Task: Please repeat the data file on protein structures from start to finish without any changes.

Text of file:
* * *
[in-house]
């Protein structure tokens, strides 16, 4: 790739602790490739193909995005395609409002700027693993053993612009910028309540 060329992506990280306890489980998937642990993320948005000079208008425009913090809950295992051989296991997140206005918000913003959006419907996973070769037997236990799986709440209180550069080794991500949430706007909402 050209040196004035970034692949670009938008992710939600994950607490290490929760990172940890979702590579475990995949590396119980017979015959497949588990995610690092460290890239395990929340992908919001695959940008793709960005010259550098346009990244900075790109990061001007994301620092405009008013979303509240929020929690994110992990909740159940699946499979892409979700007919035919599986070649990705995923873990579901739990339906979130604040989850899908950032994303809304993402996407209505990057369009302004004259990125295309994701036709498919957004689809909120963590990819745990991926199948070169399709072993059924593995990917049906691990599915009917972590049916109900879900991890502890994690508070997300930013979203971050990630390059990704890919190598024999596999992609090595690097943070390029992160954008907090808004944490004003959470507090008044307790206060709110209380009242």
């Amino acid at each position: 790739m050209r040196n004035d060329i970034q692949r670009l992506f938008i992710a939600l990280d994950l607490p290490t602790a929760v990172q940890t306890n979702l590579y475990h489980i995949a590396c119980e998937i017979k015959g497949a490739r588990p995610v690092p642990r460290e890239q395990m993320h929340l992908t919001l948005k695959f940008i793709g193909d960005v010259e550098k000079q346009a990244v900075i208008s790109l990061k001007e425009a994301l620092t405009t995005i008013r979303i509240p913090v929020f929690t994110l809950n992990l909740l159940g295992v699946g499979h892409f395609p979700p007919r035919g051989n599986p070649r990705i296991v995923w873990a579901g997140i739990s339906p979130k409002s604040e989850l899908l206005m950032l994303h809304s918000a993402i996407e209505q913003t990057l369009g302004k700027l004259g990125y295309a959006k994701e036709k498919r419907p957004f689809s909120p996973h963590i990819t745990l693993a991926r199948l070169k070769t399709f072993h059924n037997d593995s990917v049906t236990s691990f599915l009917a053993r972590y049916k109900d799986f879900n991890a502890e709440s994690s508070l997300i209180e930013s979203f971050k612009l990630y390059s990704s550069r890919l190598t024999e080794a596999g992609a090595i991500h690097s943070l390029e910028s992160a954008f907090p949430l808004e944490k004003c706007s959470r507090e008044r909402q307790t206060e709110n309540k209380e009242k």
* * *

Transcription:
[in-house]
């Protein structure tokens, strides 16, 4: 790739602790490739193909995005395609409002700027693993053993612009910028309540 060329992506990280306890489980998937642990993320948005000079208008425009913090809950295992051989296991997140206005918000913003959006419907996973070769037997236990799986709440209180550069080794991500949430706007909402 050209040196004035970034692949670009938008992710939600994950607490290490929760990172940890979702590579475990995949590396119980017979015959497949588990995610690092460290890239395990929340992908919001695959940008793709960005010259550098346009990244900075790109990061001007994301620092405009008013979303509240929020929690994110992990909740159940699946499979892409979700007919035919599986070649990705995923873990579901739990339906979130604040989850899908950032994303809304993402996407209505990057369009302004004259990125295309994701036709498919957004689809909120963590990819745990991926199948070169399709072993059924593995990917049906691990599915009917972590049916109900879900991890502890994690508070997300930013979203971050990630390059990704890919190598024999596999992609090595690097943070390029992160954008907090808004944490004003959470507090008044307790206060709110209380009242």
């Amino acid at each position: 790739m050209r040196n004035d060329i970034q692949r670009l992506f938008i992710a939600l990280d994950l607490p290490t602790a929760v990172q940890t306890n979702l590579y475990h489980i995949a590396c119980e998937i017979k015959g497949a490739r588990p995610v690092p642990r460290e890239q395990m993320h929340l992908t919001l948005k695959f940008i793709g193909d960005v010259e550098k000079q346009a990244v900075i208008s790109l990061k001007e425009a994301l620092t405009t995005i008013r979303i509240p913090v929020f929690t994110l809950n992990l909740l159940g295992v699946g499979h892409f395609p979700p007919r035919g051989n599986p070649r990705i296991v995923w873990a579901g997140i739990s339906p979130k409002s604040e989850l899908l206005m950032l994303h809304s918000a993402i996407e209505q913003t990057l369009g302004k700027l004259g990125y295309a959006k994701e036709k498919r419907p957004f689809s909120p996973h963590i990819t745990l693993a991926r199948l070169k070769t399709f072993h059924n037997d593995s990917v049906t236990s691990f599915l009917a053993r972590y049916k109900d799986f879900n991890a502890e709440s994690s508070l997300i209180e930013s979203f971050k612009l990630y390059s990704s550069r890919l190598t024999e080794a596999g992609a090595i991500h690097s943070l390029e910028s992160a954008f907090p949430l808004e944490k004003c706007s959470r507090e008044r909402q307790t206060e709110n309540k209380e009242k």